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Stress Incontinence

Last Updated on Apr 19, 2013
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Stress incontinence is the most common type of urinary incontinence. Women are more prone to it than men.

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Urine "accidents" leave many women afraid to leave home. Thanks to advances in surgery, though, incontinence is no longer a life sentence.- Beth Bray - Senior Nurse

When the pelvic floor muscles, which supports the urinary bladder and the associated structures, are weakened, they become incapable of withstanding the ‘stress’ or extra pressure exerted on the bladder. This results in urine leaks also referred to as Stress or Urinary incontinence.

A normal individual has control over certain functions of the body such as the act of urination. This ability to control is called ‘continence’. For example, if you feel like passing urine when you are in an important meeting, you will be able to control your urge to urinate until it is convenient to do so. In the case of incontinence, it is not possible.


Laughing , coughing, running, jumping or exercising are the common stress factors that put extra pressure on the bladder causing incontinence. The amount of urine that leaks may be minimal or it may be substantial enough to be visible. Whatever the quantity, stress incontinence may be a reason for social embarrassment and loss of confidence. Women are more prone to urinary incontinence than men.

The ageing world population has resulted in a large number of woman suffering from this condition. It is estimated that one in four women leak urine at some stage in their life and one in eight require some kind of help to control their leakage. According to the National Institutes of Health, urinary incontinence affects more than 26 million Americans, nearly 80 percent of whom are women. The societal cost of this condition is estimated to $26.3 billion (in 1995). Most of the cost is related to diagnosis and treatment.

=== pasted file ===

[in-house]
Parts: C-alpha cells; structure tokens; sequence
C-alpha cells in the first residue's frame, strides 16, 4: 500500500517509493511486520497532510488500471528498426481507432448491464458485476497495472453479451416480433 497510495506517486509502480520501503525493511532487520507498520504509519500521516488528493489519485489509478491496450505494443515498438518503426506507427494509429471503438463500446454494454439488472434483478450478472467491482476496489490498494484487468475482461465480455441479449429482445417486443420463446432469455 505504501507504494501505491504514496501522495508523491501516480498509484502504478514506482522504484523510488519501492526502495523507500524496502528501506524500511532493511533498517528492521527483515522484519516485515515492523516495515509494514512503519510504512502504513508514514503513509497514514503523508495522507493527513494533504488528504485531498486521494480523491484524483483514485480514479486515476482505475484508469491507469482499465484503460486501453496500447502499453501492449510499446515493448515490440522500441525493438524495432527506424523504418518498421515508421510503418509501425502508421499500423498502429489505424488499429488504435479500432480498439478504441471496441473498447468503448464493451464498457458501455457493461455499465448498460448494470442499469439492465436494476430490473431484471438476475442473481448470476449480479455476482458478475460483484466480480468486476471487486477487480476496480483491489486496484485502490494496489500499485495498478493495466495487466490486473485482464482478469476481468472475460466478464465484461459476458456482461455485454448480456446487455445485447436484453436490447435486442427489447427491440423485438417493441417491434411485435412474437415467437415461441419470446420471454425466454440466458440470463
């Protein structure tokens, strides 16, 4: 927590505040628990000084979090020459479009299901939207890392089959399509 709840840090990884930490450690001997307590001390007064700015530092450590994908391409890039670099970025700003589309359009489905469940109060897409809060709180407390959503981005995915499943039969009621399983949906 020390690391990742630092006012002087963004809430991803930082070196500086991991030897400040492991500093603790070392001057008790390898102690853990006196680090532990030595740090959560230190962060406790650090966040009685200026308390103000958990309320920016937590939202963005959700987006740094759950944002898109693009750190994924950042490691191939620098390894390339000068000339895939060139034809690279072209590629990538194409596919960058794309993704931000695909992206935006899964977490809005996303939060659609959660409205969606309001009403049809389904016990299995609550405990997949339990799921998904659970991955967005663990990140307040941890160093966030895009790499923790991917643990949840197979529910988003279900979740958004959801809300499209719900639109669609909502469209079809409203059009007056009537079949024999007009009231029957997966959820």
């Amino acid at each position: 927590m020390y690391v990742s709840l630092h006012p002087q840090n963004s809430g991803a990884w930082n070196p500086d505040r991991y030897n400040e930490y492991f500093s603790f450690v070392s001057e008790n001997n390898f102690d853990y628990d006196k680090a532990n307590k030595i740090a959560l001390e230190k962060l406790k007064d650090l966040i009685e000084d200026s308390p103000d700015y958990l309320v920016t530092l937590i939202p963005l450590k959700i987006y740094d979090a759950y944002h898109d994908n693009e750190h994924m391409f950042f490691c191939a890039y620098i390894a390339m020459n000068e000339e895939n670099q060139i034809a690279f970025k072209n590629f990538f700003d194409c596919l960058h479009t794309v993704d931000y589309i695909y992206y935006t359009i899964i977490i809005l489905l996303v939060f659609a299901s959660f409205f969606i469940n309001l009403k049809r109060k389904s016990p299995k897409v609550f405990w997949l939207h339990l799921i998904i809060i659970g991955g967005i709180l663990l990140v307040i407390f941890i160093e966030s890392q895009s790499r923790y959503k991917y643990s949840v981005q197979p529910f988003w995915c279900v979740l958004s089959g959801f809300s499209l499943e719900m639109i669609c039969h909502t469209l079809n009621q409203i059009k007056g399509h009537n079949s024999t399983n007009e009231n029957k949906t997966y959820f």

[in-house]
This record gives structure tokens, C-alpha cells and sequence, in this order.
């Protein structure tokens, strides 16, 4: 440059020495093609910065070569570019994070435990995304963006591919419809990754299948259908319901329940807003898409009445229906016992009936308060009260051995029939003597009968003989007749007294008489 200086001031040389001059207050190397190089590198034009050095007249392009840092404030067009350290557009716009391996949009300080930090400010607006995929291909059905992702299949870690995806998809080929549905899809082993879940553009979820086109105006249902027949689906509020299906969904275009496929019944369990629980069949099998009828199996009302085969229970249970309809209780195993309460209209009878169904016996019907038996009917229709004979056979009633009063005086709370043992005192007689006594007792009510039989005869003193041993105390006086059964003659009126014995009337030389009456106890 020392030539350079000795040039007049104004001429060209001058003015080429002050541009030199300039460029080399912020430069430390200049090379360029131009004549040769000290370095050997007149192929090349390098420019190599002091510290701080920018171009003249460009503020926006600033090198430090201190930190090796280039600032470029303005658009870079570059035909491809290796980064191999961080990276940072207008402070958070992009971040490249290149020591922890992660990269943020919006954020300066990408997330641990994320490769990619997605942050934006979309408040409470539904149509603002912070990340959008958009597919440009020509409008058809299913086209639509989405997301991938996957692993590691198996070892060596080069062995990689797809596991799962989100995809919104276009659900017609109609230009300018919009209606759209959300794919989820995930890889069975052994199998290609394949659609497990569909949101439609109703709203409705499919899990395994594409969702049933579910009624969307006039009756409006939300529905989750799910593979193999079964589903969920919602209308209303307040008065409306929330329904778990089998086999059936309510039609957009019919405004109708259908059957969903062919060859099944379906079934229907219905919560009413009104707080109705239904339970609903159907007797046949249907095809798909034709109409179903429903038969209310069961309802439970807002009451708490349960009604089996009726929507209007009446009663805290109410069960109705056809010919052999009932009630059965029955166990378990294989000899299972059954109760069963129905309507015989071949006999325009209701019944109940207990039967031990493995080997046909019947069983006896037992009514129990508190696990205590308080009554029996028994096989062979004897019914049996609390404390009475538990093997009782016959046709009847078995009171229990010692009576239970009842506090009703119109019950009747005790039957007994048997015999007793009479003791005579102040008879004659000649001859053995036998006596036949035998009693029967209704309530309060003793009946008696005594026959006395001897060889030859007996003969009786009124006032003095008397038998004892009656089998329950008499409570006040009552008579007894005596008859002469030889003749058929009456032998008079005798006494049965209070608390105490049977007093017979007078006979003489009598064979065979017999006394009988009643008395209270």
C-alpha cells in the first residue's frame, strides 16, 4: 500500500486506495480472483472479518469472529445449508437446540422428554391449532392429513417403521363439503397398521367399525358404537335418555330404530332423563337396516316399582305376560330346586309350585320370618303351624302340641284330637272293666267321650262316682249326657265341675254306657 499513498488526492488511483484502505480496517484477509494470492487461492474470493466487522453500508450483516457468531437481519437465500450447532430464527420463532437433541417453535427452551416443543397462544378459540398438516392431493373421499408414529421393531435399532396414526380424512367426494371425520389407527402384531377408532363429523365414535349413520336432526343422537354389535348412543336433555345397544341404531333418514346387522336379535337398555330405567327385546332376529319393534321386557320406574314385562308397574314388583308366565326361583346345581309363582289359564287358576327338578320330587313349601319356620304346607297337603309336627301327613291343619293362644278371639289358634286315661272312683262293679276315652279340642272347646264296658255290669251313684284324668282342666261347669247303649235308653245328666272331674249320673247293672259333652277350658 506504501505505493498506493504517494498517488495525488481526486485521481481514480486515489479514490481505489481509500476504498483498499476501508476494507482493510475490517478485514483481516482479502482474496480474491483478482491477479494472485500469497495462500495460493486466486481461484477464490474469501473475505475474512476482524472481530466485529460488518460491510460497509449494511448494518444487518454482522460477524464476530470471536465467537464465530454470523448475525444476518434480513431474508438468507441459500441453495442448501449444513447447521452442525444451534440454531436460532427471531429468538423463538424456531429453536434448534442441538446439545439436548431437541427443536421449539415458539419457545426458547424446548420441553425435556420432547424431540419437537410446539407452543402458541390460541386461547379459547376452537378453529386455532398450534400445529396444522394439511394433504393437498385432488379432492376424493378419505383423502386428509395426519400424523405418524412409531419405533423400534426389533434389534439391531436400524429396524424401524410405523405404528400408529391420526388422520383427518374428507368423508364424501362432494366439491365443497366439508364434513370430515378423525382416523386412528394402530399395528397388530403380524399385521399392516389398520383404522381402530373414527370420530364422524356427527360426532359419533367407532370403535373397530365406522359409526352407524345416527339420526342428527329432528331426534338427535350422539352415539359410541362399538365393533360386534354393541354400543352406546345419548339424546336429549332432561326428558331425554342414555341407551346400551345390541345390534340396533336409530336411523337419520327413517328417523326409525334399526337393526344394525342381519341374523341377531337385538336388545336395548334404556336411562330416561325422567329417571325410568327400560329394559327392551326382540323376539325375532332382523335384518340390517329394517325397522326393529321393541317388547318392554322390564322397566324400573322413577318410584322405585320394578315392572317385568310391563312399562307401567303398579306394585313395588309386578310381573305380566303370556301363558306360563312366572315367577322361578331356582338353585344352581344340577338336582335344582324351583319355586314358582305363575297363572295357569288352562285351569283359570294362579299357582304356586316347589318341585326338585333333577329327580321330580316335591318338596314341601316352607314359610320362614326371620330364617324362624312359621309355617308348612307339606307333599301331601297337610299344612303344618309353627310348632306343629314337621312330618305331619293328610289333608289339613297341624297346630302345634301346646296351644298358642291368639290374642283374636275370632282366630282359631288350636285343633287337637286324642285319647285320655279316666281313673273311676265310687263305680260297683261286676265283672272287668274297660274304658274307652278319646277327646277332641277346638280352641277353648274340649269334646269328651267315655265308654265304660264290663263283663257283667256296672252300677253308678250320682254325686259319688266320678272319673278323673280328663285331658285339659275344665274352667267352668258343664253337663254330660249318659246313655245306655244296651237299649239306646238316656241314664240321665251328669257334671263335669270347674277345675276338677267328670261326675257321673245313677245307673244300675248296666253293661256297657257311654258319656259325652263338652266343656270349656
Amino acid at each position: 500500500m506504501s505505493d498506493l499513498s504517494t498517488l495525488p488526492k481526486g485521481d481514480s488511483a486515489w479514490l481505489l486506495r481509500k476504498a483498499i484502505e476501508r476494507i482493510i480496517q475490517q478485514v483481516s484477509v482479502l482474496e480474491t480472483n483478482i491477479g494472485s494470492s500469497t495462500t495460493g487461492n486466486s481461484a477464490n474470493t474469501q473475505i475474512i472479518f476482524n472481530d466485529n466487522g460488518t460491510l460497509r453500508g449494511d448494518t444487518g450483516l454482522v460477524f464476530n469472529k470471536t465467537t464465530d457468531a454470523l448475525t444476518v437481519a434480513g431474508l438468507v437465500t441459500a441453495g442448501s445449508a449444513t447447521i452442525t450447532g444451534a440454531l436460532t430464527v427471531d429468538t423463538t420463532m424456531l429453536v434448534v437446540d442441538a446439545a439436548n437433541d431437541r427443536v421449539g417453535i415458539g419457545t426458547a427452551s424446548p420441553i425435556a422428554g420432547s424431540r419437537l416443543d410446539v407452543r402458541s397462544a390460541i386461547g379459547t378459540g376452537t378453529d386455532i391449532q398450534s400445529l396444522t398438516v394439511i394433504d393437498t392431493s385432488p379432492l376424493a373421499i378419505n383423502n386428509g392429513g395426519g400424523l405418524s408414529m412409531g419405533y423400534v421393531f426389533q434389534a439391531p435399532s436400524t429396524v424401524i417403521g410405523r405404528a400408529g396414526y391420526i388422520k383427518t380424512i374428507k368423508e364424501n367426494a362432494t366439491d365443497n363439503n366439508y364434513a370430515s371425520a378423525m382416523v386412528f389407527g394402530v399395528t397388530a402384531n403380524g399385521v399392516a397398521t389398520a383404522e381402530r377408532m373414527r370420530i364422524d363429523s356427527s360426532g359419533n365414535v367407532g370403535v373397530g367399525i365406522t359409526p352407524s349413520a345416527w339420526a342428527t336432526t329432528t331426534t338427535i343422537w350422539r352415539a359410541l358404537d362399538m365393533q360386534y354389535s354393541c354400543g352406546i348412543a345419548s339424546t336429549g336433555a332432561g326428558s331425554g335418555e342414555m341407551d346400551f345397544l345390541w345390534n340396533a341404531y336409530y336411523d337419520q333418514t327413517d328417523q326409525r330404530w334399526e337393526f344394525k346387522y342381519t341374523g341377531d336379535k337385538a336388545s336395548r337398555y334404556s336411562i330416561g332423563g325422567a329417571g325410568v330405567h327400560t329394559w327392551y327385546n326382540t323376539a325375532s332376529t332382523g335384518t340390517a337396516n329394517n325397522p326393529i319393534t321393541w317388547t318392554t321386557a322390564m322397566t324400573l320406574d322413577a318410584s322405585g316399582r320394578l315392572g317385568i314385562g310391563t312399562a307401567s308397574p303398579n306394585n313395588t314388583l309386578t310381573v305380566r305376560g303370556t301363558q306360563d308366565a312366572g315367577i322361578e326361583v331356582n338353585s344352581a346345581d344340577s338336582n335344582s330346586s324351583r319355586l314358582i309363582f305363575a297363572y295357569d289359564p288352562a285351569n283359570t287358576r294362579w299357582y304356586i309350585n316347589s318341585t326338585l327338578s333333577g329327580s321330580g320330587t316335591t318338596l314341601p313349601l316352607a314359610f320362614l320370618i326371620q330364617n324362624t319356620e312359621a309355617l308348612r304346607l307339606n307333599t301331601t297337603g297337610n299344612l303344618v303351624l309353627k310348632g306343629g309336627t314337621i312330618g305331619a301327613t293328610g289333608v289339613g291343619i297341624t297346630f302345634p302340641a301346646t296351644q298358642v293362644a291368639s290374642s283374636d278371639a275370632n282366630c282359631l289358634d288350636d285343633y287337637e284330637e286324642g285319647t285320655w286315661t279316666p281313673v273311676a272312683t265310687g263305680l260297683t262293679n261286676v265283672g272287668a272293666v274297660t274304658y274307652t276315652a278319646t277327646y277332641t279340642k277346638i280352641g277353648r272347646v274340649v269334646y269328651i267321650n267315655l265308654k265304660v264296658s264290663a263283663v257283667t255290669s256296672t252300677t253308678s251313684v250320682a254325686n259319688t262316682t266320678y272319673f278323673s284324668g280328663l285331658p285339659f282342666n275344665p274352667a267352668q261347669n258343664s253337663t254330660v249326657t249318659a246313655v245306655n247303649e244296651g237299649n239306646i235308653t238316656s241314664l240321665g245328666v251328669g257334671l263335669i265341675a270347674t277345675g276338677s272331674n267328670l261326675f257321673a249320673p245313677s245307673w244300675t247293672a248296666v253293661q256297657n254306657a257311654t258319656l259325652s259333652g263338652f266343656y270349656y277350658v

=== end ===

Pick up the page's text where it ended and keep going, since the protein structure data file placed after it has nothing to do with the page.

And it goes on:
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Urinary System - It is fascinating to understand the method by which the urinary system gets rid of waste products from the body. The main organs of the urinary system are the kidneys, ureters, bladder and urethra. The kidneys are the organs that produce urine by filtering the blood flowing through them. Normally, everyone individual has 2 kidneys, one on either side of the abdomen. There are 2 ureters, which are thin, tube like structures leading away from each kidney, that carry the urine from the kidney into the urinary bladder. The urinary bladder acts as a reservoir for urine and is also responsible for emptying the urine. Last, but not the least, is the urethra, which is a tube through which the urine is taken out from the body. The length of the urethra in females is only 4 cm while in males it is approximately 20 to 25 cm long.


No organ in our body can work on its own. It is controlled by higher centers in the brain- which acts as the master that coordinates the various functions of the urinary system.

The organs of the reproductive system also help the urinary system to a certain extent. The two ovaries produce hormones, which help to keep the tissues that support the vagina and urethra strong and elastic. The uterus and the muscles of the pelvis helps to support the bladder and the urethra.


For effective diagnosis of stress incontinence the medical history of the patient needs to be scrutinized. Depending on the severity of the disease incontinence can be treated with surgical or non -surgical methods. In many cases, urinary and reproductive system problems co-exist. It would therefore be better if both can be diagnosed and treated at the same time.

Pelvic floor exercises are effective in treating and preventing urinary incontinence. If you have consistently suffered embarrasing moments because of urine leaks, the culprit may be urinary incontinence. Discuss your problem with your doctor or GP today – they maybe able to give you either a medical or surgical option for your problem.

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